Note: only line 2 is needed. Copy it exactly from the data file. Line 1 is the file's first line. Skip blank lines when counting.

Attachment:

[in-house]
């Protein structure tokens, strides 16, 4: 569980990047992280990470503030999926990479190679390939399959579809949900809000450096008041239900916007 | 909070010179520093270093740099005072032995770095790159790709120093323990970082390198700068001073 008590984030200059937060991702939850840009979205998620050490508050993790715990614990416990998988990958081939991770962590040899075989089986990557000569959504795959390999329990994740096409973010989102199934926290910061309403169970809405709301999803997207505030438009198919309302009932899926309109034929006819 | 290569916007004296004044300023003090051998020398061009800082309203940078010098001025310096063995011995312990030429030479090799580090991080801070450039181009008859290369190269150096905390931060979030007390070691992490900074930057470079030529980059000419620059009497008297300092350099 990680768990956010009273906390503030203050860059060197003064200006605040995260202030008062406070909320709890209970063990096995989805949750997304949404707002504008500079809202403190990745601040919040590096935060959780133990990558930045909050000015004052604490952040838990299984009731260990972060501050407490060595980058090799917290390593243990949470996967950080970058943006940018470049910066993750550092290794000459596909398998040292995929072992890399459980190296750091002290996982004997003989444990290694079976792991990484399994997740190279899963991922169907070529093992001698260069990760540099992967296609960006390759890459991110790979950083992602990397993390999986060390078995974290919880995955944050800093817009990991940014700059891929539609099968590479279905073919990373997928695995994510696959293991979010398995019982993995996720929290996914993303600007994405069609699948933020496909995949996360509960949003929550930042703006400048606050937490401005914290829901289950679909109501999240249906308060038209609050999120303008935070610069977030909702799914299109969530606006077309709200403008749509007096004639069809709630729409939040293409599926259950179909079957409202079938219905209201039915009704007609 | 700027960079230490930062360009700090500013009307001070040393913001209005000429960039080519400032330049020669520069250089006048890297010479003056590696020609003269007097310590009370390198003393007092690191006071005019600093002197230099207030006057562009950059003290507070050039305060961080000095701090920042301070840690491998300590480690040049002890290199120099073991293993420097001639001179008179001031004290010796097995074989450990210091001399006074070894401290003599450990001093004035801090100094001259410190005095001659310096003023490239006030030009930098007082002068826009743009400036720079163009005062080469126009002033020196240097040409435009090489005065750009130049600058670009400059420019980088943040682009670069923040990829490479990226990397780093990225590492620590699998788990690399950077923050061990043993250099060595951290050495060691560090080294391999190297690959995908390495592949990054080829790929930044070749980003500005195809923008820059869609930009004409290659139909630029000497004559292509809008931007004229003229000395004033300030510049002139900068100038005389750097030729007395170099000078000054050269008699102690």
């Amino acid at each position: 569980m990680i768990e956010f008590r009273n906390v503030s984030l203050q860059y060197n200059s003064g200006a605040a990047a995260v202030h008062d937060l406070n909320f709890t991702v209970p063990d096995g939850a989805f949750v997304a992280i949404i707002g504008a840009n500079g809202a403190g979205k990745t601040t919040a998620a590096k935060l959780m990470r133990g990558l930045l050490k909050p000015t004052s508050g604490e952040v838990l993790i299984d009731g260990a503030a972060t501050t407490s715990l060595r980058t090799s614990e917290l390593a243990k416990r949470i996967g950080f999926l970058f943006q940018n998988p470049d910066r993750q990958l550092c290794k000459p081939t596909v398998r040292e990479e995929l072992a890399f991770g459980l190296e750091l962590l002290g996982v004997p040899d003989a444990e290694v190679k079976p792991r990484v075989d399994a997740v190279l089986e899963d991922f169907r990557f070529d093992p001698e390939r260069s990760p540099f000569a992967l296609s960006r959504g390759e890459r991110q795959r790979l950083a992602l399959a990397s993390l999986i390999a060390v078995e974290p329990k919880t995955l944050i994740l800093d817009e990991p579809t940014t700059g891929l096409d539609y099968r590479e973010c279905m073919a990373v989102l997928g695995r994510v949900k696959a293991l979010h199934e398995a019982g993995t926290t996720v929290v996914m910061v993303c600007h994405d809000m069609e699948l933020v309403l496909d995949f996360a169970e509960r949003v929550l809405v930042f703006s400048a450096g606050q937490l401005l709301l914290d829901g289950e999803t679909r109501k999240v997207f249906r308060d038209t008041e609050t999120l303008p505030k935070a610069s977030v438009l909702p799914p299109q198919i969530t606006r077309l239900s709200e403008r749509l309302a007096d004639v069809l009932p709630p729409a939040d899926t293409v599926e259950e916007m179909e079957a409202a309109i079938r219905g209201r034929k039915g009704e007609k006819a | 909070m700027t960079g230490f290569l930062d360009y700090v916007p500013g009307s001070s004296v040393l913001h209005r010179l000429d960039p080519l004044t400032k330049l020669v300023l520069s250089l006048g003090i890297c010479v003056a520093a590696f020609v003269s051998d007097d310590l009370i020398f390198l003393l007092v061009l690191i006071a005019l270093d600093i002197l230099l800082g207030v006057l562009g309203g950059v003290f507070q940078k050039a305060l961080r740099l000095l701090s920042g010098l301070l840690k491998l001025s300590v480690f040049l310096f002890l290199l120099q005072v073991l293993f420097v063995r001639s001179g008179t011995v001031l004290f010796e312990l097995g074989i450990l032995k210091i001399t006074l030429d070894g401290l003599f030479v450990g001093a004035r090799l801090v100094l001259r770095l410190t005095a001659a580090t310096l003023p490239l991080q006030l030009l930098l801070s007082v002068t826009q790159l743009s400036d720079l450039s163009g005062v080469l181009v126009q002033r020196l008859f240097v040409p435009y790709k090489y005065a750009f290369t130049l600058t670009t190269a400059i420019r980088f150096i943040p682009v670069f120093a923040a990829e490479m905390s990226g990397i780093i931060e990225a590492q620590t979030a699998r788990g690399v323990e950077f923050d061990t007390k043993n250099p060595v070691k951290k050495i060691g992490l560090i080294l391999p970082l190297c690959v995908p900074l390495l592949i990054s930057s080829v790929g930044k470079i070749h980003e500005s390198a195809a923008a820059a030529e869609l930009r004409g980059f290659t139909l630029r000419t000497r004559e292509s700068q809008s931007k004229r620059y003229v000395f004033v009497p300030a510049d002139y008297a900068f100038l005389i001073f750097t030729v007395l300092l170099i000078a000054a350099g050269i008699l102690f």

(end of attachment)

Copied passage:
């Protein structure tokens, strides 16, 4: 569980990047992280990470503030999926990479190679390939399959579809949900809000450096008041239900916007 | 909070010179520093270093740099005072032995770095790159790709120093323990970082390198700068001073 008590984030200059937060991702939850840009979205998620050490508050993790715990614990416990998988990958081939991770962590040899075989089986990557000569959504795959390999329990994740096409973010989102199934926290910061309403169970809405709301999803997207505030438009198919309302009932899926309109034929006819 | 290569916007004296004044300023003090051998020398061009800082309203940078010098001025310096063995011995312990030429030479090799580090991080801070450039181009008859290369190269150096905390931060979030007390070691992490900074930057470079030529980059000419620059009497008297300092350099 990680768990956010009273906390503030203050860059060197003064200006605040995260202030008062406070909320709890209970063990096995989805949750997304949404707002504008500079809202403190990745601040919040590096935060959780133990990558930045909050000015004052604490952040838990299984009731260990972060501050407490060595980058090799917290390593243990949470996967950080970058943006940018470049910066993750550092290794000459596909398998040292995929072992890399459980190296750091002290996982004997003989444990290694079976792991990484399994997740190279899963991922169907070529093992001698260069990760540099992967296609960006390759890459991110790979950083992602990397993390999986060390078995974290919880995955944050800093817009990991940014700059891929539609099968590479279905073919990373997928695995994510696959293991979010398995019982993995996720929290996914993303600007994405069609699948933020496909995949996360509960949003929550930042703006400048606050937490401005914290829901289950679909109501999240249906308060038209609050999120303008935070610069977030909702799914299109969530606006077309709200403008749509007096004639069809709630729409939040293409599926259950179909079957409202079938219905209201039915009704007609 | 700027960079230490930062360009700090500013009307001070040393913001209005000429960039080519400032330049020669520069250089006048890297010479003056590696020609003269007097310590009370390198003393007092690191006071005019600093002197230099207030006057562009950059003290507070050039305060961080000095701090920042301070840690491998300590480690040049002890290199120099073991293993420097001639001179008179001031004290010796097995074989450990210091001399006074070894401290003599450990001093004035801090100094001259410190005095001659310096003023490239006030030009930098007082002068826009743009400036720079163009005062080469126009002033020196240097040409435009090489005065750009130049600058670009400059420019980088943040682009670069923040990829490479990226990397780093990225590492620590699998788990690399950077923050061990043993250099060595951290050495060691560090080294391999190297690959995908390495592949990054080829790929930044070749980003500005195809923008820059869609930009004409290659139909630029000497004559292509809008931007004229003229000395004033300030510049002139900068100038005389750097030729007395170099000078000054050269008699102690």